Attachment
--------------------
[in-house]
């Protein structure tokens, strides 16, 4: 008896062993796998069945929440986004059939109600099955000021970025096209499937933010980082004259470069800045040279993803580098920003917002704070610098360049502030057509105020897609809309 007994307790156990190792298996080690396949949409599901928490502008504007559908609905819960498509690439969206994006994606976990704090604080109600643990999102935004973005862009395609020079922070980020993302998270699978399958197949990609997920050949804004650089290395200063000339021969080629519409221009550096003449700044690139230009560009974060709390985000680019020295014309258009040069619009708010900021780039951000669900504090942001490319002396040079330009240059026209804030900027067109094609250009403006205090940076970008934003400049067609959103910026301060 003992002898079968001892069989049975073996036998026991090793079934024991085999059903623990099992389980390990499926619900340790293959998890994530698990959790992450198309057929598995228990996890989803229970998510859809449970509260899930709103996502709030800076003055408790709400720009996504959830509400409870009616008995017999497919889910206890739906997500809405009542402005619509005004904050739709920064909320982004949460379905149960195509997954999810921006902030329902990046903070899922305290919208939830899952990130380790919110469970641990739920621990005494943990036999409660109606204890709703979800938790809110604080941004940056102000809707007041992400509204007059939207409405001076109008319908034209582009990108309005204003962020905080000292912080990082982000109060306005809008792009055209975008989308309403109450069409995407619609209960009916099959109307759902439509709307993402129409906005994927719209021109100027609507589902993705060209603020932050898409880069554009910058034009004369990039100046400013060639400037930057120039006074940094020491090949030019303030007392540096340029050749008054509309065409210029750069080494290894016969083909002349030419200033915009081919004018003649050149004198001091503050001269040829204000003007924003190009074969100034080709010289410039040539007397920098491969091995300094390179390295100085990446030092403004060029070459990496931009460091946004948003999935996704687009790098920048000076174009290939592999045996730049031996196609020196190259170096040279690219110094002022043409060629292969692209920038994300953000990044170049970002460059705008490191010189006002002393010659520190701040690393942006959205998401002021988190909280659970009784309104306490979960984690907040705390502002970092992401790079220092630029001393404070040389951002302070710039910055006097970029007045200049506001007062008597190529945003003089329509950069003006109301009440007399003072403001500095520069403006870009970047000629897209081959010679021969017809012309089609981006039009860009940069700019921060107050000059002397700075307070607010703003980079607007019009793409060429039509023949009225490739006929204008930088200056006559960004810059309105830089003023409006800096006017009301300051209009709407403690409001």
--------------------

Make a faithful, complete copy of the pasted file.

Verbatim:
[in-house]
């Protein structure tokens, strides 16, 4: 008896062993796998069945929440986004059939109600099955000021970025096209499937933010980082004259470069800045040279993803580098920003917002704070610098360049502030057509105020897609809309 007994307790156990190792298996080690396949949409599901928490502008504007559908609905819960498509690439969206994006994606976990704090604080109600643990999102935004973005862009395609020079922070980020993302998270699978399958197949990609997920050949804004650089290395200063000339021969080629519409221009550096003449700044690139230009560009974060709390985000680019020295014309258009040069619009708010900021780039951000669900504090942001490319002396040079330009240059026209804030900027067109094609250009403006205090940076970008934003400049067609959103910026301060 003992002898079968001892069989049975073996036998026991090793079934024991085999059903623990099992389980390990499926619900340790293959998890994530698990959790992450198309057929598995228990996890989803229970998510859809449970509260899930709103996502709030800076003055408790709400720009996504959830509400409870009616008995017999497919889910206890739906997500809405009542402005619509005004904050739709920064909320982004949460379905149960195509997954999810921006902030329902990046903070899922305290919208939830899952990130380790919110469970641990739920621990005494943990036999409660109606204890709703979800938790809110604080941004940056102000809707007041992400509204007059939207409405001076109008319908034209582009990108309005204003962020905080000292912080990082982000109060306005809008792009055209975008989308309403109450069409995407619609209960009916099959109307759902439509709307993402129409906005994927719209021109100027609507589902993705060209603020932050898409880069554009910058034009004369990039100046400013060639400037930057120039006074940094020491090949030019303030007392540096340029050749008054509309065409210029750069080494290894016969083909002349030419200033915009081919004018003649050149004198001091503050001269040829204000003007924003190009074969100034080709010289410039040539007397920098491969091995300094390179390295100085990446030092403004060029070459990496931009460091946004948003999935996704687009790098920048000076174009290939592999045996730049031996196609020196190259170096040279690219110094002022043409060629292969692209920038994300953000990044170049970002460059705008490191010189006002002393010659520190701040690393942006959205998401002021988190909280659970009784309104306490979960984690907040705390502002970092992401790079220092630029001393404070040389951002302070710039910055006097970029007045200049506001007062008597190529945003003089329509950069003006109301009440007399003072403001500095520069403006870009970047000629897209081959010679021969017809012309089609981006039009860009940069700019921060107050000059002397700075307070607010703003980079607007019009793409060429039509023949009225490739006929204008930088200056006559960004810059309105830089003023409006800096006017009301300051209009709407403690409001």